If Indonesia is going to use the tank for counterinsurgency, likely imo, it is even more likely that Belgium will not be allowed to export the guns to Indonesia as most EU and Nato laws forbid the sale of weapon systems to countries that can or will be used against its own citizens.

    • jklahsd32 laksd13

      I think it is supposed to be a lighter vehical relying on other forms of defenses not armor.

  • Kell

    Interesting, can it swim?
    Amphib capability is vital for Indonesia with its thousands of islands – a shame to see their navy has gone to the boring low vis grey color scheme, their cammo used to look awesome.
    https://uploads.disquscdn.com/images/1f9a3aa39d740805875cfb812f3c385bae5fc91eb12cee770a22f0ec2d20aed3.jpg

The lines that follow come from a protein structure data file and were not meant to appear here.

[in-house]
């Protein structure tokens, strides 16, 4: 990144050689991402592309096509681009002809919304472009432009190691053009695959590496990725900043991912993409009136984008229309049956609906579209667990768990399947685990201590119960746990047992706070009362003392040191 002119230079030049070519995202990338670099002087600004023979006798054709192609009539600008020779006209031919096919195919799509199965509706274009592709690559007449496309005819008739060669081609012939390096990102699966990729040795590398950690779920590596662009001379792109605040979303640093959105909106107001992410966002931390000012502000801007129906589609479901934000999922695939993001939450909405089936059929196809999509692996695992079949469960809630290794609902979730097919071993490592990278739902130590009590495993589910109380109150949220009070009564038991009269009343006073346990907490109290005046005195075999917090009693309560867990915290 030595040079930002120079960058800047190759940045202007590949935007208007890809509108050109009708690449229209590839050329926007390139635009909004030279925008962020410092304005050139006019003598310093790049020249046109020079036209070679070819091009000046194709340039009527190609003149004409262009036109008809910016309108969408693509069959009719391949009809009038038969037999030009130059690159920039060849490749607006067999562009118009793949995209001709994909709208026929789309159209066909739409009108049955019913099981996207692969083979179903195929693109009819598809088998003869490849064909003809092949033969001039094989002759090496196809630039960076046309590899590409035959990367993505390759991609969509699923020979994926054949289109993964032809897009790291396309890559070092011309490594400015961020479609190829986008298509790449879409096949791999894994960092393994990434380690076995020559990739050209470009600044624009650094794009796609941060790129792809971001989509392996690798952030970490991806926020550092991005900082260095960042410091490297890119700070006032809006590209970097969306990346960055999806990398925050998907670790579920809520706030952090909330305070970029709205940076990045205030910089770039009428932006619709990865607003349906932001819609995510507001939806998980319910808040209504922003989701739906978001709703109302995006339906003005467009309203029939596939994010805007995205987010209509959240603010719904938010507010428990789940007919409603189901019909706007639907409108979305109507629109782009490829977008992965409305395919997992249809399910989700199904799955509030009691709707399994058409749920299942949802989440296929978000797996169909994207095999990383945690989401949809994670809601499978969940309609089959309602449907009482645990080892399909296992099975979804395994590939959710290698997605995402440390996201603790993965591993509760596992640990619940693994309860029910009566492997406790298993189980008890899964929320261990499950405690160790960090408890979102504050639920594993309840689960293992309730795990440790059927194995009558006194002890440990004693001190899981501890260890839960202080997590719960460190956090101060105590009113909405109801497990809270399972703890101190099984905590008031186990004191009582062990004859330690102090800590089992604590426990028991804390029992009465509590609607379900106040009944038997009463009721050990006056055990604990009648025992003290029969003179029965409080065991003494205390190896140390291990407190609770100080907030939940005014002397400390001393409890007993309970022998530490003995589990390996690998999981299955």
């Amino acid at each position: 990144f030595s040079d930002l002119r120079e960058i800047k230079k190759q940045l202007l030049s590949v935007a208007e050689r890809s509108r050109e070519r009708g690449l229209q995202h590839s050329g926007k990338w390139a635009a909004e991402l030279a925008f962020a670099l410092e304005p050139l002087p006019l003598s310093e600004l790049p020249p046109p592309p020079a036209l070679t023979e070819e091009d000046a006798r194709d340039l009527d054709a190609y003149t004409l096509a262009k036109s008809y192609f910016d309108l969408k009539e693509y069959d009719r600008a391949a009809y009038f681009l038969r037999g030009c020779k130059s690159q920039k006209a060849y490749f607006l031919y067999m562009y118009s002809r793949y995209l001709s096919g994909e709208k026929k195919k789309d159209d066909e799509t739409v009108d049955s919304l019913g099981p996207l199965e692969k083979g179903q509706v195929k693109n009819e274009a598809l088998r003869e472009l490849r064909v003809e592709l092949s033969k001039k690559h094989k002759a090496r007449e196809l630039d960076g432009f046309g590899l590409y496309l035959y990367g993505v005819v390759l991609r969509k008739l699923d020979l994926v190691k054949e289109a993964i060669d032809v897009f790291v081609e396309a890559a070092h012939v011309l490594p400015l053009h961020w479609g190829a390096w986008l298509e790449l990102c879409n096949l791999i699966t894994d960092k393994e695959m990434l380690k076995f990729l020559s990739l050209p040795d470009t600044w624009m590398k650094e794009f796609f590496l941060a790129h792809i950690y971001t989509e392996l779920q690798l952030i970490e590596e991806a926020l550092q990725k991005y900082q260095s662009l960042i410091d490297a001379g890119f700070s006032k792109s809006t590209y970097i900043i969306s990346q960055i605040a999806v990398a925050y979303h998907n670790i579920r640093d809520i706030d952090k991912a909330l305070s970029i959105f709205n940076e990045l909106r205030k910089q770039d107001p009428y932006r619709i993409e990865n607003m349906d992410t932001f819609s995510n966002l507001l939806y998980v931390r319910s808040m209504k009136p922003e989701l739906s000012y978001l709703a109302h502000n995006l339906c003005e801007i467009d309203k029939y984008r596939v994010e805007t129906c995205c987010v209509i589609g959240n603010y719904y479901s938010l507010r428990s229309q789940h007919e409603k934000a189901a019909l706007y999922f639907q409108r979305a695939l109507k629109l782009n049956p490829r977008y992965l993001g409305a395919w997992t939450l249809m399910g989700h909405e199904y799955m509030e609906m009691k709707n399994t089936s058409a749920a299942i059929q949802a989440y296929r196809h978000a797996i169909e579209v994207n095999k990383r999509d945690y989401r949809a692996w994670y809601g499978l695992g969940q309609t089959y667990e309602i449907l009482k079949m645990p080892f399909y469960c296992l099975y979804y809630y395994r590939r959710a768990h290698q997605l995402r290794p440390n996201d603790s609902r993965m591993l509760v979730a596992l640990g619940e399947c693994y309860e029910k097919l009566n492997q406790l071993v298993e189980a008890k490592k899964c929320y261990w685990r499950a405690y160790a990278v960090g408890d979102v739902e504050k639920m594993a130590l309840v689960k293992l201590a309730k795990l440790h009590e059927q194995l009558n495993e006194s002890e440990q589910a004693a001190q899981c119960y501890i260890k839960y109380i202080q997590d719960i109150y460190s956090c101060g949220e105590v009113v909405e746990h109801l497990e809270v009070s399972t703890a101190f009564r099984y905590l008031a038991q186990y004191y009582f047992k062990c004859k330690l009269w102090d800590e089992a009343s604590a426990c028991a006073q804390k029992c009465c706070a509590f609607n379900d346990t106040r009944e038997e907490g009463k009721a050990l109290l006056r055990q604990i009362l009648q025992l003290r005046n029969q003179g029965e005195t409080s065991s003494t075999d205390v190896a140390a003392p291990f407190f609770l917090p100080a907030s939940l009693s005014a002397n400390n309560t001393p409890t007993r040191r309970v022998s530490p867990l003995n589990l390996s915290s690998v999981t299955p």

• Terra Cotta Woolpuller

      They possibly look built more for the amphibious deployment and they will upgrade it and change it’s design somewhat. They are learning to loan the Tanks now so you see all sorts of configurations the Leopard C2A7 is on loan to Canada and Germany is Testing the upgraded version, C2A7 had huge success in the Tank biathlons already and considered the best Tank in NATO. Canada uses both the C2A4,C2A6 models. The A4 is solid medium tank bit lighter and quicker with a smaller crew and still packs a punch.

  • Kell

    Its to replace this I think, this is the Australian one but I understand Indonesia has a few of these, M113 with Scorpion 76mm cannons.
    https://uploads.disquscdn.com/images/fb3e7871ceb59743babeb5078484f5b51733616fc640fe83e0f3f473e1b1aff8.jpg

    • Vitex

      Take that over a Stryker :)

  • dutchnational

    Given the problems Turkey has developing its own tank system and given that likely soon Turkey will be embargoed by Nato partners from buying weapons and parts, the future for this system, disregarding the rest, is bleak.

    Maybe Indonesia should consider taking over development themselves and cooperate with Japan or Korea.